On The Beat Adam Deitch of Lettuce: Talks New Project, Album, and Tour
What’s up Modern Drummer family! It’s your boy Deitch from Lettuce, Break Science, John Scofield Uberjam band, and formerly of AWB. I’m writing to let y’all know I have a new project that I just mixed and mastered called The Adam Deitch Quartet featuring the horn section from Lettuce (Ryan Zoidis on saxes and the incredible Benny Bloom on trumpet) and a phenomenally funky and jazzy Hammond organist named Wil Blades (Blades verses Billy Martin, etc.) from the Bay Area.
We began by playing some small after-parties on the West Coast after Lettuce shows and now we have a record, which happens to have my mentor and friend John Scofield on three cuts! The album will be released soon, but in the meantime, we’ve been doing some special gigs. The music has an old school mid-’60s jazz meets funk vibe that I know you all will dig. I composed most of the tunes myself and I’m lucky to have musicians like Wil, Zoid, and Benny bring them to life!
I’m excited to be hitting the road with my best buds for the upcoming Lettuce Wavelength tour, hitting everywhere from Asbury Park, New Jersey to the Carolinas, and back to Philly and DC! We are in a deep groove as a band and the vibration is high! Advertisement
Break Science has a relatively new album called Grid of Souls that features my drums chopped, screwed, and layered with all kinds of modern soundscapes and synths. You can get it on Spotify or our Bandcamp page. It’s a great record to play along with on your own kit!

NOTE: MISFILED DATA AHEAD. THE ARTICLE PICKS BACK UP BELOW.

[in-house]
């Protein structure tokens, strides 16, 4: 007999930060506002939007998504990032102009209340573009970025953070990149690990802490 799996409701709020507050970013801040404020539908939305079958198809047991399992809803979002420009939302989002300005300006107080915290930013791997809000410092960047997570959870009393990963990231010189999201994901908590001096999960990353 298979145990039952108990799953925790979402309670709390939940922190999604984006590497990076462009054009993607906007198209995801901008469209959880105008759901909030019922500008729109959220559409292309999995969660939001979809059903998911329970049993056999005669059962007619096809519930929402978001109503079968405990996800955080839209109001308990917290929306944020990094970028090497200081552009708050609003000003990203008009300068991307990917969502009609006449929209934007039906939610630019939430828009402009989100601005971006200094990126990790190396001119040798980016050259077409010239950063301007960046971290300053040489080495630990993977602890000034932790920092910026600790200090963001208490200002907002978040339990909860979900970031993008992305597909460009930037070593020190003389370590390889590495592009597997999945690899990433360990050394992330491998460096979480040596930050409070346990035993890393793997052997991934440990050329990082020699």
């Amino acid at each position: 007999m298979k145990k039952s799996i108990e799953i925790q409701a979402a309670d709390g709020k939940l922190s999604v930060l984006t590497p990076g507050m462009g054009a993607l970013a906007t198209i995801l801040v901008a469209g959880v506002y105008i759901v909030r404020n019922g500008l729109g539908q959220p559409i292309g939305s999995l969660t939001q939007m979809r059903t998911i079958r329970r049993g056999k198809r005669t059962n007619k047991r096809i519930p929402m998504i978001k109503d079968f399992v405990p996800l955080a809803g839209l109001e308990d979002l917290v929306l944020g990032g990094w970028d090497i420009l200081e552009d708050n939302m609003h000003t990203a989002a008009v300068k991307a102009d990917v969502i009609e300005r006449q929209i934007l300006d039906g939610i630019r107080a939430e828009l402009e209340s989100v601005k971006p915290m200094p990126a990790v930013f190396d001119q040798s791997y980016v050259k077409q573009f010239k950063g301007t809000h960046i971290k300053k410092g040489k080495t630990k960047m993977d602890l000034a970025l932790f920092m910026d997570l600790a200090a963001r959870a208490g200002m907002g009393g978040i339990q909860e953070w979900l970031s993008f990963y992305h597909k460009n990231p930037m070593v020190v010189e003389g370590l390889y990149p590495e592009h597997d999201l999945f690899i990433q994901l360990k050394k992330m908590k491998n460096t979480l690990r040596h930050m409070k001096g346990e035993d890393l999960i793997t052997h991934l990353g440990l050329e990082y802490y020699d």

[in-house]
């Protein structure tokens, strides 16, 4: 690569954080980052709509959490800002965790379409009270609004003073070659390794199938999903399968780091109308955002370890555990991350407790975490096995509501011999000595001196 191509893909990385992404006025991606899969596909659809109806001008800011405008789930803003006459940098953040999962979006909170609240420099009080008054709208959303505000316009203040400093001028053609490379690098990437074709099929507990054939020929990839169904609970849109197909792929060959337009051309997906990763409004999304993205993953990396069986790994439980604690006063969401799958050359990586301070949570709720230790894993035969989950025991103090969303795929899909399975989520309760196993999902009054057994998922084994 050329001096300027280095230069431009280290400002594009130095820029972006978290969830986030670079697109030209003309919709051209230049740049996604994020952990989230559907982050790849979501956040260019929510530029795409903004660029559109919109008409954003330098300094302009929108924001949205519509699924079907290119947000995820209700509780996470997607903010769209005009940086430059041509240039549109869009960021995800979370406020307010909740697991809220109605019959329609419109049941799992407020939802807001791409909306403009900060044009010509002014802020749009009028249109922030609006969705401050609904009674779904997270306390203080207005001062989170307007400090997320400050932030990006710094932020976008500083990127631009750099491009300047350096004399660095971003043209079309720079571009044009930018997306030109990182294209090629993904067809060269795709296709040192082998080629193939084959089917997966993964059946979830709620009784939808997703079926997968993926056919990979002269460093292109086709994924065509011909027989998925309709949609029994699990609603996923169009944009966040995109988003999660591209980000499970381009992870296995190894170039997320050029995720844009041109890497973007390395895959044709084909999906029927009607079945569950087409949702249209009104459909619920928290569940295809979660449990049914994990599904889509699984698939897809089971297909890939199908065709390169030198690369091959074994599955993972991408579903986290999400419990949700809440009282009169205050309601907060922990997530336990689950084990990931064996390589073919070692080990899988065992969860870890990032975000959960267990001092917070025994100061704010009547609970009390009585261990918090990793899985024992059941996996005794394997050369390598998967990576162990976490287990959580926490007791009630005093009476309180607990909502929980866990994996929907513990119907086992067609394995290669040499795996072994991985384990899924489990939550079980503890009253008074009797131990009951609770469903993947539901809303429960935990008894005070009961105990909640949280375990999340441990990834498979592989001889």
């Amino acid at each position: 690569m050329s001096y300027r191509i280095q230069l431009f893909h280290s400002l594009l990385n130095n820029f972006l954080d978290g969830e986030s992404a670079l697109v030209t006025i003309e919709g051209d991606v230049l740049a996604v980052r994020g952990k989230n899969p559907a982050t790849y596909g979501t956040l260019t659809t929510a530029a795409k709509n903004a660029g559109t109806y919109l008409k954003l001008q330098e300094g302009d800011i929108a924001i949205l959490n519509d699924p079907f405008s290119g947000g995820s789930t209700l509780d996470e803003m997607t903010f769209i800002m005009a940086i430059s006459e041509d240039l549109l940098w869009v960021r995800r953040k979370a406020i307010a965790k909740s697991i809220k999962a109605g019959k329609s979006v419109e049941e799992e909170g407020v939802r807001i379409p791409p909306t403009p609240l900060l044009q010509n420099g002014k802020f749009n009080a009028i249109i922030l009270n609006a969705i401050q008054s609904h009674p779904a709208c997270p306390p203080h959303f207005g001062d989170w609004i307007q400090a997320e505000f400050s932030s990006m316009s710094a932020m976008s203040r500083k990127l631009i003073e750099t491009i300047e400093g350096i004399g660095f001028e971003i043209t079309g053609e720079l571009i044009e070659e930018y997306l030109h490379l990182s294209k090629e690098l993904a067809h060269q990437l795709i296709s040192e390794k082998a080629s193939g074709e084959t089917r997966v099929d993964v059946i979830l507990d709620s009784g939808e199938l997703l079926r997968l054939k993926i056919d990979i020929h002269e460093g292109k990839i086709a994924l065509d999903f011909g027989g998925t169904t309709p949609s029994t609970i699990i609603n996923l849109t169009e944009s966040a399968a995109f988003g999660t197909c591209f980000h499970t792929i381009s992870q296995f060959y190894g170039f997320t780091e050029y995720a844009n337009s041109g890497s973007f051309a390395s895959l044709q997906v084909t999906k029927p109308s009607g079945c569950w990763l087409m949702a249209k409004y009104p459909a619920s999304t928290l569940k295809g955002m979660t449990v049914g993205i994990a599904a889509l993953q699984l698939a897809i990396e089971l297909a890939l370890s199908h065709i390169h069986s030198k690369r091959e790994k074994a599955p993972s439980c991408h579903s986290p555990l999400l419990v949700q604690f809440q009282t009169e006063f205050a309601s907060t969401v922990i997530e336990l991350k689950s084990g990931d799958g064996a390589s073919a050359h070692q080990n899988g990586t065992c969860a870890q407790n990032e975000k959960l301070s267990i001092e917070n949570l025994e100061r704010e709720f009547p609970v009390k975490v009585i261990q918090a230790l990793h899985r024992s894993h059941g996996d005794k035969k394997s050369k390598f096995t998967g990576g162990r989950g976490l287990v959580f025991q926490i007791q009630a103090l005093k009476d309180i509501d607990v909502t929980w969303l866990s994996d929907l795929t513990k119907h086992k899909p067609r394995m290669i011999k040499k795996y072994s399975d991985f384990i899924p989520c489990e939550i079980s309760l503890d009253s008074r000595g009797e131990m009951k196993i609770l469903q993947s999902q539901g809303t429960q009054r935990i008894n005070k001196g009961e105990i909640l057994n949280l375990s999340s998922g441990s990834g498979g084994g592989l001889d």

I’m also prepping to do some online lessons soon, so stay tuned to my Instagram page (@deitchadam) for updates and fun stuff!
If you catch me on the road, I’ll be playing my trusty Zildjian Keropes and Constantinople cymbals, Tama drums, Vater sticks, and Evans heads! Hope to see some of you at the shows!
Click below to watch the trailer for Let Us Play, which chronicles a six-month period on the road and in the recording studio with the funk band, breaking down the mechanics of improvisation and the artistry of making a modern funk record. Directed by Jay Sansone, this experiment in rouge and guerrilla filmmaking was shot with mostly a single camera on the road, in the studio, and between sessions.
For more info on Lettuce, visit www.LettuceFunk.com.
Photo by Alex Varsa